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Retired Administrative Law Judge Arnold (Arne) Greenberg died at his home in Tiburon last year on August 23. Hospice provided final care during his six-month battle with advanced prostat cancer.
Since 1982, he had presided over cases for the California Unemployment Appeals Board, or California Alcohol and Beverage Control Board, or Marin County’s Resolution Remedies.
Arne was born on the West Side of Chicago in 1928. Remembering his parents as being somewhat “less than observant,” he said it was his Grandmother Lask “who took me by the hand when I was 8 years old and enrolled me in Hebrew School,” which he continued until he was 15. “I became a Zionist at a very early age,” he recalled.
Going west to attend Boalt Hall Law School at Berkeley, he stayed in California after graduation, residing for most of his life in Mill Valley. He was a general law practitioner for 25 years, and among his clients were those who had suffered housing discrimination. He founded an arbitration nonprofit organization, “Dispute Resolution,” before arbitration was commonly used to settle disputes. He was an adjunct professor of law at two Bay Area universities.
He met his first wife, Jacqueline Katz, at a family party in Chicago. They were married in 1961. As Jackie Greenberg, she is the founder of the Marin County design firm Interior Spaces.
He had been single for a few years when he met writer and editor Sarah Fagan at a dinner party given by mutual friends, who had said to both of them, “It would just be nice to have six people, an even number.”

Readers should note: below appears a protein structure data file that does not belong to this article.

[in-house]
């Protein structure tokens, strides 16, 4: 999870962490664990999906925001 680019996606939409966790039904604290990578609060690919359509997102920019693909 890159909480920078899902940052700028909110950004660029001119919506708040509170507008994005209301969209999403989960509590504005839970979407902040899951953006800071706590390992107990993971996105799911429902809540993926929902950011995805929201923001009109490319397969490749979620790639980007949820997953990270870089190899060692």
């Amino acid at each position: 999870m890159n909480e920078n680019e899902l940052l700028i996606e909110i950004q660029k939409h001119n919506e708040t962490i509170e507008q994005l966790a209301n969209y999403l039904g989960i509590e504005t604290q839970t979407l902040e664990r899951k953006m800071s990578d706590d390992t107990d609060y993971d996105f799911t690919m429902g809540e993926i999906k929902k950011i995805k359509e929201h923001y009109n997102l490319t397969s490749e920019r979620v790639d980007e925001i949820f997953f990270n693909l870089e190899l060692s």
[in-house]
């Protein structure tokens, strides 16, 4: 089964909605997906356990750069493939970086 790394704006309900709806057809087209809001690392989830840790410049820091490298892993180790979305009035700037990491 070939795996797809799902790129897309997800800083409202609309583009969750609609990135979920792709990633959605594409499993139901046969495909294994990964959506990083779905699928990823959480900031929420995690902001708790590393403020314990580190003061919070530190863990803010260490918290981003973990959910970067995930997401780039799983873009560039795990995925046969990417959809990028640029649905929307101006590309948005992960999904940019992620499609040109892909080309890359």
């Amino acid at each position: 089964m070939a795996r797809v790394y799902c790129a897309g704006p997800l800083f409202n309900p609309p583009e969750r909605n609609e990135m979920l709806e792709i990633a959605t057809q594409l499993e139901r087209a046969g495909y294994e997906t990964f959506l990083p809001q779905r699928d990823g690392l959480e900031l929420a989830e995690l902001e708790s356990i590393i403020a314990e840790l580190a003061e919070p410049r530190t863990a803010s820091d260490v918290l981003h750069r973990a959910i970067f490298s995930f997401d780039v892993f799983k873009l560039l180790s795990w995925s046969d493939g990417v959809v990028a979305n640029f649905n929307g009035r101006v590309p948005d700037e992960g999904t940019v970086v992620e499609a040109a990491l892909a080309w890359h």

Reform Rabbi Martin Weiner performed Arne and Sarah’s wedding in 1985 at San Francisco’s Sherith Israel, where the Greenbergs joined the synagogue’s first Chavurah. They delivered food to AIDS patients in the Tenderloin as part of a Chavurah Chai project that later evolved into Chicken Soupers.
After they volunteered for the Jewish Family and Children’s Services’ One on One program to help recent Soviet émigrés with conversational English, they became great friends with former Leningrad engineering professors Lazar and Elena Shifrin and their 16-year-old daughter, Lila, a piano prodigy in the Soviet Union. The Shifrins didn’t have a piano. Arne found one and paid for its delivery to their San Francisco apartment. “A chance for a mitzvah,” he said.
He conducted more than 100 Bay Area weddings.
He taught Cosmology and Ascent of Man courses to residents of Delancey Street’s self-help rehabilitation program.
He enjoyed movies; music of all kinds; his men’s group called The Liar’s Club; world travel, including his stay on a kibbutz; fly fishing; lap swimming; scuba diving; river rafting; history reading; and the Democratic Party.
“I was the wrong political persuasion — the elephant wouldn’t let me on,” he joked about falling off an elephant in Nepal. He had successful shoulder surgery after returning to San Francisco with what his surgeon dubbed a “humpty dumpty fracture.”
He was fond of using Yiddish expressions. He did Scottish and Irish accents, among several others, as part of his travel stories. He loved making people laugh.
He also loved to sing and had never forgotten being a baritone chosen for Chicago’s all-city high school chorus of “Ode to Joy.” To sing something lighter — show tunes and standards — the Greenbergs joined an Emeritus Students College of Marin singing group organized by their friend Marlene Knox.
After Arne became ill and lay dying, Sarah sang to him some of the favorite songs they had sung together: “Time After Time” … “I Could Write a Book” … and “Our Love Is Here to Stay.”
His survivors include his former wife, widow, son, two daughters, four grandchildren, sister and brother-in-law, and several nieces and nephews.
He is buried at Sacramento Valley National Cemetery in Dixon, California.
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